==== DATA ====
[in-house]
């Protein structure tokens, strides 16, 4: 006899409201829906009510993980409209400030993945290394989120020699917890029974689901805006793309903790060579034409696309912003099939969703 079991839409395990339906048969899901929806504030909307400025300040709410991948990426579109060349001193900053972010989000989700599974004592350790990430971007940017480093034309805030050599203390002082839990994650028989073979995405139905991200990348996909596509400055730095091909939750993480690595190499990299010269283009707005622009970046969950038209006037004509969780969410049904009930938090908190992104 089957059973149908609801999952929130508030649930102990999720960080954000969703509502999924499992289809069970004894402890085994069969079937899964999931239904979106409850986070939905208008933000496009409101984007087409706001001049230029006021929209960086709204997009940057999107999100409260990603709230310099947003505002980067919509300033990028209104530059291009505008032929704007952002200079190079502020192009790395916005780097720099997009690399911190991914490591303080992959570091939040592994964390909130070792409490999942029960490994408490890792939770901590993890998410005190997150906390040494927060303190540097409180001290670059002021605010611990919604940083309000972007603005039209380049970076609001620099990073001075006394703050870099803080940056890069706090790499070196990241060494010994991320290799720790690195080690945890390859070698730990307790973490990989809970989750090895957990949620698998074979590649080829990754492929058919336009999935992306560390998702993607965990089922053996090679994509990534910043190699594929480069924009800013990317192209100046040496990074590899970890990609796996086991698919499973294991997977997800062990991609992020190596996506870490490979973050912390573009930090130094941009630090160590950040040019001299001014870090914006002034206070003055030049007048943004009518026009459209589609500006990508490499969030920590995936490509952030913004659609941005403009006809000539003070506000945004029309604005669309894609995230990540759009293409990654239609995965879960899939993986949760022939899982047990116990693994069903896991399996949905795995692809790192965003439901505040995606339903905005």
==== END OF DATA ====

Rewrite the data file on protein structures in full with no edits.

[in-house]
């Protein structure tokens, strides 16, 4: 006899409201829906009510993980409209400030993945290394989120020699917890029974689901805006793309903790060579034409696309912003099939969703 079991839409395990339906048969899901929806504030909307400025300040709410991948990426579109060349001193900053972010989000989700599974004592350790990430971007940017480093034309805030050599203390002082839990994650028989073979995405139905991200990348996909596509400055730095091909939750993480690595190499990299010269283009707005622009970046969950038209006037004509969780969410049904009930938090908190992104 089957059973149908609801999952929130508030649930102990999720960080954000969703509502999924499992289809069970004894402890085994069969079937899964999931239904979106409850986070939905208008933000496009409101984007087409706001001049230029006021929209960086709204997009940057999107999100409260990603709230310099947003505002980067919509300033990028209104530059291009505008032929704007952002200079190079502020192009790395916005780097720099997009690399911190991914490591303080992959570091939040592994964390909130070792409490999942029960490994408490890792939770901590993890998410005190997150906390040494927060303190540097409180001290670059002021605010611990919604940083309000972007603005039209380049970076609001620099990073001075006394703050870099803080940056890069706090790499070196990241060494010994991320290799720790690195080690945890390859070698730990307790973490990989809970989750090895957990949620698998074979590649080829990754492929058919336009999935992306560390998702993607965990089922053996090679994509990534910043190699594929480069924009800013990317192209100046040496990074590899970890990609796996086991698919499973294991997977997800062990991609992020190596996506870490490979973050912390573009930090130094941009630090160590950040040019001299001014870090914006002034206070003055030049007048943004009518026009459209589609500006990508490499969030920590995936490509952030913004659609941005403009006809000539003070506000945004029309604005669309894609995230990540759009293409990654239609995965879960899939993986949760022939899982047990116990693994069903896991399996949905795995692809790192965003439901505040995606339903905005």